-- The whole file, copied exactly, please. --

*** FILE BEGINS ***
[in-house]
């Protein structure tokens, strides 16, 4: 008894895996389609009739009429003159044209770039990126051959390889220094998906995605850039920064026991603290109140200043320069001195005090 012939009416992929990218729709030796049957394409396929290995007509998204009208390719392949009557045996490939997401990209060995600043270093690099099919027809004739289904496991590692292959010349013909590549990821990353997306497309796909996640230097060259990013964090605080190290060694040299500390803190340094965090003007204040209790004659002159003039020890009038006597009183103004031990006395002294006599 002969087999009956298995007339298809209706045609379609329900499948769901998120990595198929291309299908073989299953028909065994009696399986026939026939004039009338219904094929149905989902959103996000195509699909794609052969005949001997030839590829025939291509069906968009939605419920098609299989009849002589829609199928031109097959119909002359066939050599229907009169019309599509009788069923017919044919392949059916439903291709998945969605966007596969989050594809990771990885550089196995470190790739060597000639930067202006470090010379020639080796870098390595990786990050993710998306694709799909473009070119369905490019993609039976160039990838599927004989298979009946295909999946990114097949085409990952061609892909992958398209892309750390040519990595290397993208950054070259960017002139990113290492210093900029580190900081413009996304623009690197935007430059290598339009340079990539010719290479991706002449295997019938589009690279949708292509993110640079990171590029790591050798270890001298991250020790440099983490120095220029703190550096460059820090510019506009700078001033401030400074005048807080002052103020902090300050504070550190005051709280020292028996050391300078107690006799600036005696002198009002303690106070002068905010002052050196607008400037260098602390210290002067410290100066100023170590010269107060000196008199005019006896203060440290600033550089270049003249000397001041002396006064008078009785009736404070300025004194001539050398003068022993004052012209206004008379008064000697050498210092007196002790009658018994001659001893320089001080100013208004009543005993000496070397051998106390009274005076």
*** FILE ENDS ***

[in-house]
């Protein structure tokens, strides 16, 4: 008894895996389609009739009429003159044209770039990126051959390889220094998906995605850039920064026991603290109140200043320069001195005090 012939009416992929990218729709030796049957394409396929290995007509998204009208390719392949009557045996490939997401990209060995600043270093690099099919027809004739289904496991590692292959010349013909590549990821990353997306497309796909996640230097060259990013964090605080190290060694040299500390803190340094965090003007204040209790004659002159003039020890009038006597009183103004031990006395002294006599 002969087999009956298995007339298809209706045609379609329900499948769901998120990595198929291309299908073989299953028909065994009696399986026939026939004039009338219904094929149905989902959103996000195509699909794609052969005949001997030839590829025939291509069906968009939605419920098609299989009849002589829609199928031109097959119909002359066939050599229907009169019309599509009788069923017919044919392949059916439903291709998945969605966007596969989050594809990771990885550089196995470190790739060597000639930067202006470090010379020639080796870098390595990786990050993710998306694709799909473009070119369905490019993609039976160039990838599927004989298979009946295909999946990114097949085409990952061609892909992958398209892309750390040519990595290397993208950054070259960017002139990113290492210093900029580190900081413009996304623009690197935007430059290598339009340079990539010719290479991706002449295997019938589009690279949708292509993110640079990171590029790591050798270890001298991250020790440099983490120095220029703190550096460059820090510019506009700078001033401030400074005048807080002052103020902090300050504070550190005051709280020292028996050391300078107690006799600036005696002198009002303690106070002068905010002052050196607008400037260098602390210290002067410290100066100023170590010269107060000196008199005019006896203060440290600033550089270049003249000397001041002396006064008078009785009736404070300025004194001539050398003068022993004052012209206004008379008064000697050498210092007196002790009658018994001659001893320089001080100013208004009543005993000496070397051998106390009274005076």